This land is our land

Danya Gil


On July 14, Donald Trump tweeted about four Democratic congresswomen, telling them to “go back” to the “broken and crime infested places from which they came.” While he did not specifically name names, it is likely the tweet was aimed at first-term Congress members Ilhan Omar, Alexandria Ocasio-Cortez, Ayanna Pressley and Rashida Tlaib, who are all U.S. citizens.

Ocasio-Cortez was born in the Bronx, Pressley was born in Chicago and Tlaib is from Detroit. Omar was born in Somalia and became a U.S. naturalized citizen when she was a teenager.

With the tweets freshly on their minds, attendees of a Trump rally in North Carolina on July 17 broke into chants of “send her back,” aimed at Omar. The following day, Trump said he disagreed with the chant and tried to stop it by “speaking very quickly.” Trump looked around and let the chant go on until it died down — 13 seconds later.

But one day after trying to distance himself from the chants, Trump hit reverse and began defending rally attendees. Reverting to classic Trump sayings of “record crowds” and “packed stadiums,” Trump said those who were in attendance are “incredible people, those are incredible patriots.”

While Trump can go back to his life of ignorance with no consequences and media outlets face the decision of whether they should label Trump and the chants as racist, life goes on in America. And in this America, more and more people have to prove their American-ness. Even President Barack Obama was subject to this during his time in office.

On the same day as the North Carolina rally, an Illinois gas station clerk told two Hispanic women, “You’re in the wrong country.”

After questioning the women’s citizenship status, harassing their nieces for speaking Spanish and telling the women “ICE will come,” the clerk was fired, according to NowThis News.

Erica Thomas, the minority vice chair in the Georgia House of Representatives, went live on Facebook to share what happened to her on July 19.

Thomas, who is nine months pregnant, had 15 items while waiting in the 10-items-or-less line in the grocery store with her daughter. She said a white man came up to her, called her a “lazy son of a b**ch” and told her “you need to go back where you came from.”

Racism is not on the rise in this country; it never left. The reason people think they’re seeing it more is because cell phone videos and social media allow those being victimized to share their experiences. Additionally, we now have someone in power who constantly spews hate, making like-minded people feel emboldened. They do not have to hide anymore.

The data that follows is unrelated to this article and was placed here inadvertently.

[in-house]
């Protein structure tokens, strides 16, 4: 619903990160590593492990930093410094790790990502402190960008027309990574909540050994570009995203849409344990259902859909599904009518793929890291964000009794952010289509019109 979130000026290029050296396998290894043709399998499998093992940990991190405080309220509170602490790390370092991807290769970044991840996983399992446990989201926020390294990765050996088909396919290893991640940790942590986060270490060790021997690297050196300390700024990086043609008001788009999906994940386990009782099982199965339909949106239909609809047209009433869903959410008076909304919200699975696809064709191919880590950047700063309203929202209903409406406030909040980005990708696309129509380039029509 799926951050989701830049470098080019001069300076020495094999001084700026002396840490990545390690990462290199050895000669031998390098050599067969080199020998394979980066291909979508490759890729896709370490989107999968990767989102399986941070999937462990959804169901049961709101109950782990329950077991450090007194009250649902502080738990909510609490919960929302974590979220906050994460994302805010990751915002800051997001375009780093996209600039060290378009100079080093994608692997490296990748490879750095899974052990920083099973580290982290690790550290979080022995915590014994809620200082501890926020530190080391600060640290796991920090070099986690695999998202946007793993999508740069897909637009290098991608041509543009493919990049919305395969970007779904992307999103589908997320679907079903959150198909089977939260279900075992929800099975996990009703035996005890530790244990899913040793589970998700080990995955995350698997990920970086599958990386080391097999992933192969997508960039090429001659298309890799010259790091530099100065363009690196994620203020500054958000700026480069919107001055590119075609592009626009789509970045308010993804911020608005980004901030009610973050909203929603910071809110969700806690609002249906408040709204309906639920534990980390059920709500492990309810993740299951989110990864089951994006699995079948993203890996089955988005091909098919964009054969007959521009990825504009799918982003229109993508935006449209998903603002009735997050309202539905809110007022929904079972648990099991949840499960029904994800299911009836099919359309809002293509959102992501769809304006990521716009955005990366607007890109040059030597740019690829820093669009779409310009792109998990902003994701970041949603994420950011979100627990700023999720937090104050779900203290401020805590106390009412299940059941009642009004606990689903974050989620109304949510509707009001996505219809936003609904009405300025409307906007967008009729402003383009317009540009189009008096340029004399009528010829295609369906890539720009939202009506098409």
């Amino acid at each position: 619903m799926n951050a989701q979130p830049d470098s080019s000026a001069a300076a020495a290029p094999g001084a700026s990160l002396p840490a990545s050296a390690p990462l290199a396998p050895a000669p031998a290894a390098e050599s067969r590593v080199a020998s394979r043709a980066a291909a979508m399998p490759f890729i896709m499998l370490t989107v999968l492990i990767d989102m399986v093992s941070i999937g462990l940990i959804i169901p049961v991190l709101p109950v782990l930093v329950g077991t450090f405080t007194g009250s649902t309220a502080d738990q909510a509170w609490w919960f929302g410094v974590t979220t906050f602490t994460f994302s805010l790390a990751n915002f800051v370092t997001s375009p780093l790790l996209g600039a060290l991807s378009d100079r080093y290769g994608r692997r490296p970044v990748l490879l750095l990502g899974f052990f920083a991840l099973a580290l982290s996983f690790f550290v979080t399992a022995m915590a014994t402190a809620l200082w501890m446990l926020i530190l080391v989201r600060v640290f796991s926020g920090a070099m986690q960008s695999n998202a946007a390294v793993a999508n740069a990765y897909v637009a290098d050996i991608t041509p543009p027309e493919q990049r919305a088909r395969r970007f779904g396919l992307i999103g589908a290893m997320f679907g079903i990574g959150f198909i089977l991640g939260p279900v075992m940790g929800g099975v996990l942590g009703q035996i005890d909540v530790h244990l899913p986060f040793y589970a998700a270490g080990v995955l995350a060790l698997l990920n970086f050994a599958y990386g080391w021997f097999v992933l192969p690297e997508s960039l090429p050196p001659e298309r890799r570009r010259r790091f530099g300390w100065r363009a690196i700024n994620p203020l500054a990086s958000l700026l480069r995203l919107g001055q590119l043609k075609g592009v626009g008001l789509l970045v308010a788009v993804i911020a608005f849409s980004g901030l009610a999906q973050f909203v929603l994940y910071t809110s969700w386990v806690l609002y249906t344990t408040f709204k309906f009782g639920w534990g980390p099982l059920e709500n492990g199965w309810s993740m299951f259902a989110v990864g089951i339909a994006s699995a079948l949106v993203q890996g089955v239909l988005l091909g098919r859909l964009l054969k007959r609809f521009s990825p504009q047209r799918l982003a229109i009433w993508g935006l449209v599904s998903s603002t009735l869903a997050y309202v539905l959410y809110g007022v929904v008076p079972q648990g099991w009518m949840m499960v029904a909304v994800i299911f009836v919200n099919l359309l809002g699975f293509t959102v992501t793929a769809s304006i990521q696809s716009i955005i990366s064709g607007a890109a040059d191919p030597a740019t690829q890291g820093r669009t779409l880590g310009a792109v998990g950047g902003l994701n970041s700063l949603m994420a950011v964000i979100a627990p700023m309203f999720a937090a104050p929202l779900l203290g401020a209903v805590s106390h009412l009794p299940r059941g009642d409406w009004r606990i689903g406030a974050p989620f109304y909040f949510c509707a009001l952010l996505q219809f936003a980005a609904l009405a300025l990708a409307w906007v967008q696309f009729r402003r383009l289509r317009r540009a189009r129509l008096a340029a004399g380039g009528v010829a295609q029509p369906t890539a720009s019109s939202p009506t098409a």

When asked if he was concerned that people saw his tweet as racist and that white nationalist groups are finding common cause with it, Trump said he was not concerned because “many people agree with me.”

Always wanting to be the most popular in the room, Trump does not care how his tweet came off or what it will ignite as long as people agree with him.

The United States has a history of treating non-white people as “others” and second-tier citizens.

During debates centered on the abolishment of slavery, white leaders agreed that rather than grant slaves citizenship, the solution was to have them “return” to Africa, according to the Boston Globe. Abraham Lincoln said in a speech from 1854 that his “first impulse” would be to free slaves and then “send them to Liberia, to their own native land.”

In 1942, Franklin D. Roosevelt signed an executive order that authorized the internment of Japanese Americans. During this time, Japanese Americans were arrested without evidence.

After the September 11 attacks, Congress passed the Patriot Act — legislation that granted new power to domestic law enforcement and international intelligence agencies. A 2003 report from the Justice Department’s inspector general showed Muslim Americans were being profiled in airports, verbally harassed and physically assaulted.

There are currently ICE raids targeting Latinos. People from Honduras, El Salvador and Guatemala seeking asylum in the U.S. instead have their children stripped away from them and spend time locked in camps along the U.S.-Mexico border.

These events continue to happen in our country that prides itself in being a melting pot of ethnicities and cultures. People of color continue to be reminded that we are seen as “other.” It does not matter whether we were born in the U.S., became citizens, what our education level is, how perfect our English becomes or whether we served in the military. We will simply never be American enough to Trump and people like him.

As soon as a person of color presents an idea that is different and could change the way the U.S. operates, they are confronted with the notion to “go back.”

And yet, despite the chant that echoed in the North Carolina rally and the nativism that continues to see the light of day, there are people like the Minnesotan crowd that greeted Omar upon her arrival on July 18.

“Welcome home, Ilhan,” the crowd chanted while holding banners showing their support for the congresswoman.

In response to Trump’s tweets, Ocasio-Cortez recounted the story of the first time she visited Washington D.C. Her father had her look at the Washington Monument and the Capitol and told her that “this belongs to all of us.”

“The first note that I want to tell children across this country is that no matter what the president says, this country belongs to you. It belongs to everyone,” Ocasio-Cortez said.

“Go back to your country” will continue to be the lazy, unoriginal concept regurgitated by those who are afraid of people like Omar, Pressley, Tlaib and Ocasio-Cortez. Newsflash, this is their country, and they’re the ones who are actually going to make it great.